2019: Another big year for 401(k) loan leakage awareness
It’s now been five years since the Pension Research Council published its groundbreaking research on what at the time was a virtually hidden problem: the prevalence of 401(k) loan defaults, especially following job loss, after which 86% of borrowers fail to repay their loans. Since then, year after year, new research and industry developments have consistently emerged underscoring the severity of this issue. Last year was no different, and it brought new perspectives on why loan defaults matter as defined contribution plans transition into a new decade. Looking ahead to 2020, plan leakage is a top priority, with Callan reporting that nearly two-thirds of plan sponsors anticipate taking additional steps to address it, including restructuring loan provisions.
|Looking back at 2019…
- Loan leakage was reframed as a financial wellness problem. A new study by Greenwald & Associates and Custodia Financial revealed that employees are stressed about loan repayment, damaging productivity. Earlier in the year, an ADP report also highlighted that over 40 percent of participants will likely need their retirement money for non-retirement related expenses.
- Loan defaults emerged as a “fiduciary storm brewing.” Bruce Ashton of the prominent ERISA law firm Drinker Biddle & Reath published a new whitepaper contending that most sponsors are relying on disclosure alone to fulfill their fiduciary duty—but that it doesn’t go far enough.
- Regulator visibility heightened. Last year, the IRS’s recent change to Form 1099-R, requiring a special code to track 401(k) loan defaults that arise from termination, went into effect. Then, in May, the Government Accountability Office (GAO) issued a new report calling for the Department of Labor to add that information to Form 5500 reporting.
- The risk of plan leakage increased due to easing hardship rules. In September, the IRS released final regulations on changes to hardships as a result of the Bipartisan Budget Act of 2018, making it easier for participants to access their retirement nest egg. While the long-term magnitude of the impact remains unclear, Fidelity reported a 40%+ increase in hardship withdrawals since the beginning of the year for plans that had already adopted the new regulations.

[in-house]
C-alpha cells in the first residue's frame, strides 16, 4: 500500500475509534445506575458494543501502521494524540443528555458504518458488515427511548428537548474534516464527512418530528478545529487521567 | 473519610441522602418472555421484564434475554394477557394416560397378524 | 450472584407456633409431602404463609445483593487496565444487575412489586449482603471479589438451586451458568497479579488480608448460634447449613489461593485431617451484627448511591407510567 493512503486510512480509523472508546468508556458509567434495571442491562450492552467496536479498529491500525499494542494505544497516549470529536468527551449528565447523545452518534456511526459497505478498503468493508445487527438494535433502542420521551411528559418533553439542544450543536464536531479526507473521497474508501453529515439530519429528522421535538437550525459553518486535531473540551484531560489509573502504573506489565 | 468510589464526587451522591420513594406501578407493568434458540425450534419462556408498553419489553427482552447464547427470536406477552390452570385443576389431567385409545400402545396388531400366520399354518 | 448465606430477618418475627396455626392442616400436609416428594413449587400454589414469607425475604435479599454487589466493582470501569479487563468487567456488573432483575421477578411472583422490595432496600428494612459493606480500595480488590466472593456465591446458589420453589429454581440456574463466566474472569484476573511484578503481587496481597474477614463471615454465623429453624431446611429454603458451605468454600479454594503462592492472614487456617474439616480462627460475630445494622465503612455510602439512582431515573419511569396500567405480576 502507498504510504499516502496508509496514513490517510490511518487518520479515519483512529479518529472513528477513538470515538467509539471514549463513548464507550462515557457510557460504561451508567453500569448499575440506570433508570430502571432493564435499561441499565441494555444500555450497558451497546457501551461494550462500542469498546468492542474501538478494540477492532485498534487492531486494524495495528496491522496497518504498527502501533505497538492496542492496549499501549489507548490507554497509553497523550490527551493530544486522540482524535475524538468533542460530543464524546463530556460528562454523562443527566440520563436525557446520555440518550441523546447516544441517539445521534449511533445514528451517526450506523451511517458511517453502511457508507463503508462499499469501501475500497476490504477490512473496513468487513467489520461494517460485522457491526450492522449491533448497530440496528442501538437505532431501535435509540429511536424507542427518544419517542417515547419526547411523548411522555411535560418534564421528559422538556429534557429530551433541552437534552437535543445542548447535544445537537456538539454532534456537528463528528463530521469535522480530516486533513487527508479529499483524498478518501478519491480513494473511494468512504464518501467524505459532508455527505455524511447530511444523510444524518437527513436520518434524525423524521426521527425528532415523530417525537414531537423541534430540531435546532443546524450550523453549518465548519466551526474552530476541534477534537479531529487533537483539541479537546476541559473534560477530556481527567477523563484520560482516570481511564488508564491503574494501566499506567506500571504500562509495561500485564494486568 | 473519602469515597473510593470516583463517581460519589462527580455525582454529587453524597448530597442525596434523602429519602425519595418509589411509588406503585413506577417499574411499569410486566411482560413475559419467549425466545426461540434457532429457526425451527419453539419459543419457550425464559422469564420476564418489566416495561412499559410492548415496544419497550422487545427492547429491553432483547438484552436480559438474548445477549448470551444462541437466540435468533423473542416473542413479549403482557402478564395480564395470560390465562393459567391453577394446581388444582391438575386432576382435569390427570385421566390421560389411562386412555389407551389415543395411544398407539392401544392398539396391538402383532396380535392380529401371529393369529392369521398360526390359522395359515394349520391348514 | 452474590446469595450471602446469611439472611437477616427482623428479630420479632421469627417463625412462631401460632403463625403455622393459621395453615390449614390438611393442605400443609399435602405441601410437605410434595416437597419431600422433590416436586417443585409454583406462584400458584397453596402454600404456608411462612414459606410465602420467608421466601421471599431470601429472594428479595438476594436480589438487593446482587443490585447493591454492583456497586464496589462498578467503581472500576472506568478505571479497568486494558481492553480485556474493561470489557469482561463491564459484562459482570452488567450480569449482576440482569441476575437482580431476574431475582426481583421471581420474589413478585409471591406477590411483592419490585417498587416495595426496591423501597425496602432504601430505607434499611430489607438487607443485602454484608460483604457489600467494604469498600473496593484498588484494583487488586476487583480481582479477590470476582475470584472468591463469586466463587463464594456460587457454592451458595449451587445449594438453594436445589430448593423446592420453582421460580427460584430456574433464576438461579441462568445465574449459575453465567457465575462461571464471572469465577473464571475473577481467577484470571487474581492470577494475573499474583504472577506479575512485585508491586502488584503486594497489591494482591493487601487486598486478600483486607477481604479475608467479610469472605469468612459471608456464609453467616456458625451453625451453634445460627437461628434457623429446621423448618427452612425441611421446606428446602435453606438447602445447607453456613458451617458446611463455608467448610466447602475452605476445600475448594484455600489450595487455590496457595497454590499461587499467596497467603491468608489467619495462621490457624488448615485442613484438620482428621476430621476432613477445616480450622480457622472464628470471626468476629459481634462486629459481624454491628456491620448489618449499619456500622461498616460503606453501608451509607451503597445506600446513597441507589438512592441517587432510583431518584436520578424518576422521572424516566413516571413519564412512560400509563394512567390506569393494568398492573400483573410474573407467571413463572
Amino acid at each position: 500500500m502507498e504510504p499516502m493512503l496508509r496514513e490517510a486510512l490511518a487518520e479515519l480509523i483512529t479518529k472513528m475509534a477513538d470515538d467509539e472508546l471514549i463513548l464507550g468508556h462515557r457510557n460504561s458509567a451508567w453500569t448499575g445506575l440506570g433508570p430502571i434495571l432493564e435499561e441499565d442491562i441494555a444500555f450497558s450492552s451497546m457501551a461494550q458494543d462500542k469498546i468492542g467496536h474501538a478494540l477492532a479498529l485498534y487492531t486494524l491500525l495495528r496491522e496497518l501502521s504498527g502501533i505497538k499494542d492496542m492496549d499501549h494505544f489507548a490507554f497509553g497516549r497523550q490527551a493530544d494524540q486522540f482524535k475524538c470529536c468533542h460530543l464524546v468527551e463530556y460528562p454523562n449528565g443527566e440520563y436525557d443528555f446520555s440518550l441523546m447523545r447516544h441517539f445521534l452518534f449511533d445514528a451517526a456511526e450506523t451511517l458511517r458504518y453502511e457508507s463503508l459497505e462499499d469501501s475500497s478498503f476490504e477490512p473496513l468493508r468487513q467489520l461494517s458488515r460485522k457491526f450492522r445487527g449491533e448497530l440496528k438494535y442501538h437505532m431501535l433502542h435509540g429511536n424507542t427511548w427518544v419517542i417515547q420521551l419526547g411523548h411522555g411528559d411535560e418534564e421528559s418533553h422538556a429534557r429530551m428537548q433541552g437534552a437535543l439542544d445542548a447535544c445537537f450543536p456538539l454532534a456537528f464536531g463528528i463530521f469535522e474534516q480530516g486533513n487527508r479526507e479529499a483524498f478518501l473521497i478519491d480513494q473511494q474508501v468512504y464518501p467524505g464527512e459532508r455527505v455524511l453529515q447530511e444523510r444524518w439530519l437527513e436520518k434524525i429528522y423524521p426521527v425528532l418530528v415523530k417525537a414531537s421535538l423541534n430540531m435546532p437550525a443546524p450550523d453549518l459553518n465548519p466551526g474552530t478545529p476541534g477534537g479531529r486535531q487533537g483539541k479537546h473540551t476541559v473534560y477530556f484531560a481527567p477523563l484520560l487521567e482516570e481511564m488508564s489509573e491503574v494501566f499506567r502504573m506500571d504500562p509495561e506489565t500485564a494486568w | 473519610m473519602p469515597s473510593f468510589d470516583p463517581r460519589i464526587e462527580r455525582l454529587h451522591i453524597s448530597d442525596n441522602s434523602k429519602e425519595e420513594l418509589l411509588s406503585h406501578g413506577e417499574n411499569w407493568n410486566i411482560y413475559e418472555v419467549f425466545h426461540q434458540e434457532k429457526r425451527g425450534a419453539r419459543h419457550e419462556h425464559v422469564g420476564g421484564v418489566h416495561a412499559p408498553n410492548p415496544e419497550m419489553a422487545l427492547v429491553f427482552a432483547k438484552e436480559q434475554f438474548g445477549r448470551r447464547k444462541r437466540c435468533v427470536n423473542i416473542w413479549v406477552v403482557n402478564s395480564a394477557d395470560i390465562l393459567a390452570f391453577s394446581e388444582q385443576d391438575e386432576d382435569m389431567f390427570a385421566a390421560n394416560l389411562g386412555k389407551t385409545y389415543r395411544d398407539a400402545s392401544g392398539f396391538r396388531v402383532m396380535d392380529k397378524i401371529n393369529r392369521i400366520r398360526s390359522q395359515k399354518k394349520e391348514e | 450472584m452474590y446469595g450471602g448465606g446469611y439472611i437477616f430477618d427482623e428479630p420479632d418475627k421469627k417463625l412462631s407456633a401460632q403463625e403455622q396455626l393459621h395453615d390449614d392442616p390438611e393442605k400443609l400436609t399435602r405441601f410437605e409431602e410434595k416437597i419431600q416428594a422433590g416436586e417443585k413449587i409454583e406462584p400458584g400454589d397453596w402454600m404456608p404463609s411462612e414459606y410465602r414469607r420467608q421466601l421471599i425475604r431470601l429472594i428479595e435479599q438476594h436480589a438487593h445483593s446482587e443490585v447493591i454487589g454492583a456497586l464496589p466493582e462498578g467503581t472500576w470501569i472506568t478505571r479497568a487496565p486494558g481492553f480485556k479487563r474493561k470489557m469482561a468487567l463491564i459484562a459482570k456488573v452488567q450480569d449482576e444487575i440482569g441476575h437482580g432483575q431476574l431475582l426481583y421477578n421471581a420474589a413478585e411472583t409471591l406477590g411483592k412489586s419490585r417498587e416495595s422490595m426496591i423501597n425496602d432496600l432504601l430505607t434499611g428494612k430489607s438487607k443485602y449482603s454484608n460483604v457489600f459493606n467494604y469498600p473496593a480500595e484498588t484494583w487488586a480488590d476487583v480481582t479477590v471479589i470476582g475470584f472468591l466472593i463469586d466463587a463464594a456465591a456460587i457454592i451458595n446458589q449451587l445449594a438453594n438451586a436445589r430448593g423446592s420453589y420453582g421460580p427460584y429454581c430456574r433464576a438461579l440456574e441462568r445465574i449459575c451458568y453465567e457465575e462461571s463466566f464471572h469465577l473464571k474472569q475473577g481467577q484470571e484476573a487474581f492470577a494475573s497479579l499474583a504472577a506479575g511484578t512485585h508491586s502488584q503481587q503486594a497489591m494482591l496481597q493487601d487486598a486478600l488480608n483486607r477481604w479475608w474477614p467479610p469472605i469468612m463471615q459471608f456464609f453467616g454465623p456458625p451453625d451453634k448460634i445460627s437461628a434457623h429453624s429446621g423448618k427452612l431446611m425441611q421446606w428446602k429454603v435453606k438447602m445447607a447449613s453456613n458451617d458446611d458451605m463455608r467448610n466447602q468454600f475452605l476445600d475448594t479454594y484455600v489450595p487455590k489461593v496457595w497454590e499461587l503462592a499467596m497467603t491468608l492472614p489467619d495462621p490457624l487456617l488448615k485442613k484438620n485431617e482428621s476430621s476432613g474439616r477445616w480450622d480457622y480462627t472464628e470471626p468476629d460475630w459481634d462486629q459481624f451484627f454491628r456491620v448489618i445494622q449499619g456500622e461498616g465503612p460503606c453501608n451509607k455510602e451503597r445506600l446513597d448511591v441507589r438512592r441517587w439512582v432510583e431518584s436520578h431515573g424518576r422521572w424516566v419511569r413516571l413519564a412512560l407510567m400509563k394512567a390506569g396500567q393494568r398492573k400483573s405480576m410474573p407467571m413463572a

As industry awareness continued to mount, we at Custodia also accomplished several major milestones:
- Our first Retirement Loan Eraser clients went live, and we built our first recordkeeper connection.
- We made exciting enhancements to our team, adding to our Strategic Advisor Council Bradford Campbell, former Assistant Secretary of Labor; Chuck Hill, former CHRO of Pfizer; Mark Herman, a former insurance executive; and Roger Ochs, former CEO of HD Vest.
- We launched our Fiduciary Resource Center, which contains a wealth of tools and resources—including our personalized Loan Loss Estimator—to help plan sponsors, consultants, and advisors explore the loan leakage problem.
- We were honored to have our thought leaders featured in many prominent industry events and publications, such as Pensions & Investments East and West Coast Conferences, Institutional Investor’s Defined Contribution Institute events, PLANSPONSOR, Employee Benefits News, and many others.
As we at Custodia Financial look to a new year, we’re excited to continue to pursue our sole purpose: to prevent 401(k) loan defaults—a financial wellness, retirement readiness, and fiduciary problem that impacts the most vulnerable participants in the defined contribution system.